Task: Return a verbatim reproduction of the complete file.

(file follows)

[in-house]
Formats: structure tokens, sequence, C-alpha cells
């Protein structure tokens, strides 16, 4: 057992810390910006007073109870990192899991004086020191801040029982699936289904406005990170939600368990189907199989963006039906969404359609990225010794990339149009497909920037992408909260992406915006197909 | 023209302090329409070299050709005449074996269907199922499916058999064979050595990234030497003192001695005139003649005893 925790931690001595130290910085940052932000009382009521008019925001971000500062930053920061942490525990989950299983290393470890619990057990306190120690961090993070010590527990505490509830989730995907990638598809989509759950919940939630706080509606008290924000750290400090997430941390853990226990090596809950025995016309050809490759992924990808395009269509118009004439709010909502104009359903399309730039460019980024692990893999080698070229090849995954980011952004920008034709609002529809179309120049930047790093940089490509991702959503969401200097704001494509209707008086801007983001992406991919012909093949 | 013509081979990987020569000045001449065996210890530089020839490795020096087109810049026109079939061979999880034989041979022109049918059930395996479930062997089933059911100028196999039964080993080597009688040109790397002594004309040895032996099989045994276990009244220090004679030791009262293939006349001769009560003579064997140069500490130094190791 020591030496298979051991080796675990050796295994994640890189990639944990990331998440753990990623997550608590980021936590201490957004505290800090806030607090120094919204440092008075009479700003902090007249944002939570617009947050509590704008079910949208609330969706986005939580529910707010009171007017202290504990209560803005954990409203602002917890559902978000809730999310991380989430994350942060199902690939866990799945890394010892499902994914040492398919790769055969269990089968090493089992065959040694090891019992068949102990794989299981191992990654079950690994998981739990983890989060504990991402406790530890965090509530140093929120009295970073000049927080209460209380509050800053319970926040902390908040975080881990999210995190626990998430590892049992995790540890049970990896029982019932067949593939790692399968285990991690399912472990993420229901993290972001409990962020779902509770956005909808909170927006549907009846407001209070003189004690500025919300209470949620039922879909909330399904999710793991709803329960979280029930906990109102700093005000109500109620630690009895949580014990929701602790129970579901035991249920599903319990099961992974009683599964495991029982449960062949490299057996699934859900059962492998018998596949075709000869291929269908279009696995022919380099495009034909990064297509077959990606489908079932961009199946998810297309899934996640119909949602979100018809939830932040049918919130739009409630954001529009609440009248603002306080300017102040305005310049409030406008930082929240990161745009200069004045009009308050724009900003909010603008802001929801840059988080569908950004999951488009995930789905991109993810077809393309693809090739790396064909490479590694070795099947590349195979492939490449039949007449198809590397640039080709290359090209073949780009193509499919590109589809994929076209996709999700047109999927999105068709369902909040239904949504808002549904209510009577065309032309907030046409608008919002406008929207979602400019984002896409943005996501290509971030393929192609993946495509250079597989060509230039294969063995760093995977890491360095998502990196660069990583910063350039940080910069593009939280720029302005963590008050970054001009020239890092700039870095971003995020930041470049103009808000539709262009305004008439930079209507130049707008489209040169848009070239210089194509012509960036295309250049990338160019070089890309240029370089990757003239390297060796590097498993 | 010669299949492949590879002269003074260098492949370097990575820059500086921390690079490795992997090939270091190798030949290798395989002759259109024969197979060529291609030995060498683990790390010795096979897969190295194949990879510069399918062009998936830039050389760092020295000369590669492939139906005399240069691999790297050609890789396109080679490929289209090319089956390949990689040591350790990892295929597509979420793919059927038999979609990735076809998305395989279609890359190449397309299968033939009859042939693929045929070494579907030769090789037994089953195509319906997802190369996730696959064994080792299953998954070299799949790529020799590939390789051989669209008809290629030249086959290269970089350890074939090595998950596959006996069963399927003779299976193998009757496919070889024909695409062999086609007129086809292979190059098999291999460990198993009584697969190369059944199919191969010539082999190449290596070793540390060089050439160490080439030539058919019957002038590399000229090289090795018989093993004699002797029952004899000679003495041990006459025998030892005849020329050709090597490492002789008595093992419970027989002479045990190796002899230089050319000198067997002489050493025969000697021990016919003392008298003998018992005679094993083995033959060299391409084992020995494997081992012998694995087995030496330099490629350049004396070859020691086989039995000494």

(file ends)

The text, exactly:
[in-house]
Formats: structure tokens, sequence, C-alpha cells
């Protein structure tokens, strides 16, 4: 057992810390910006007073109870990192899991004086020191801040029982699936289904406005990170939600368990189907199989963006039906969404359609990225010794990339149009497909920037992408909260992406915006197909 | 023209302090329409070299050709005449074996269907199922499916058999064979050595990234030497003192001695005139003649005893 925790931690001595130290910085940052932000009382009521008019925001971000500062930053920061942490525990989950299983290393470890619990057990306190120690961090993070010590527990505490509830989730995907990638598809989509759950919940939630706080509606008290924000750290400090997430941390853990226990090596809950025995016309050809490759992924990808395009269509118009004439709010909502104009359903399309730039460019980024692990893999080698070229090849995954980011952004920008034709609002529809179309120049930047790093940089490509991702959503969401200097704001494509209707008086801007983001992406991919012909093949 | 013509081979990987020569000045001449065996210890530089020839490795020096087109810049026109079939061979999880034989041979022109049918059930395996479930062997089933059911100028196999039964080993080597009688040109790397002594004309040895032996099989045994276990009244220090004679030791009262293939006349001769009560003579064997140069500490130094190791 020591030496298979051991080796675990050796295994994640890189990639944990990331998440753990990623997550608590980021936590201490957004505290800090806030607090120094919204440092008075009479700003902090007249944002939570617009947050509590704008079910949208609330969706986005939580529910707010009171007017202290504990209560803005954990409203602002917890559902978000809730999310991380989430994350942060199902690939866990799945890394010892499902994914040492398919790769055969269990089968090493089992065959040694090891019992068949102990794989299981191992990654079950690994998981739990983890989060504990991402406790530890965090509530140093929120009295970073000049927080209460209380509050800053319970926040902390908040975080881990999210995190626990998430590892049992995790540890049970990896029982019932067949593939790692399968285990991690399912472990993420229901993290972001409990962020779902509770956005909808909170927006549907009846407001209070003189004690500025919300209470949620039922879909909330399904999710793991709803329960979280029930906990109102700093005000109500109620630690009895949580014990929701602790129970579901035991249920599903319990099961992974009683599964495991029982449960062949490299057996699934859900059962492998018998596949075709000869291929269908279009696995022919380099495009034909990064297509077959990606489908079932961009199946998810297309899934996640119909949602979100018809939830932040049918919130739009409630954001529009609440009248603002306080300017102040305005310049409030406008930082929240990161745009200069004045009009308050724009900003909010603008802001929801840059988080569908950004999951488009995930789905991109993810077809393309693809090739790396064909490479590694070795099947590349195979492939490449039949007449198809590397640039080709290359090209073949780009193509499919590109589809994929076209996709999700047109999927999105068709369902909040239904949504808002549904209510009577065309032309907030046409608008919002406008929207979602400019984002896409943005996501290509971030393929192609993946495509250079597989060509230039294969063995760093995977890491360095998502990196660069990583910063350039940080910069593009939280720029302005963590008050970054001009020239890092700039870095971003995020930041470049103009808000539709262009305004008439930079209507130049707008489209040169848009070239210089194509012509960036295309250049990338160019070089890309240029370089990757003239390297060796590097498993 | 010669299949492949590879002269003074260098492949370097990575820059500086921390690079490795992997090939270091190798030949290798395989002759259109024969197979060529291609030995060498683990790390010795096979897969190295194949990879510069399918062009998936830039050389760092020295000369590669492939139906005399240069691999790297050609890789396109080679490929289209090319089956390949990689040591350790990892295929597509979420793919059927038999979609990735076809998305395989279609890359190449397309299968033939009859042939693929045929070494579907030769090789037994089953195509319906997802190369996730696959064994080792299953998954070299799949790529020799590939390789051989669209008809290629030249086959290269970089350890074939090595998950596959006996069963399927003779299976193998009757496919070889024909695409062999086609007129086809292979190059098999291999460990198993009584697969190369059944199919191969010539082999190449290596070793540390060089050439160490080439030539058919019957002038590399000229090289090795018989093993004699002797029952004899000679003495041990006459025998030892005849020329050709090597490492002789008595093992419970027989002479045990190796002899230089050319000198067997002489050493025969000697021990016919003392008298003998018992005679094993083995033959060299391409084992020995494997081992012998694995087995030496330099490629350049004396070859020691086989039995000494």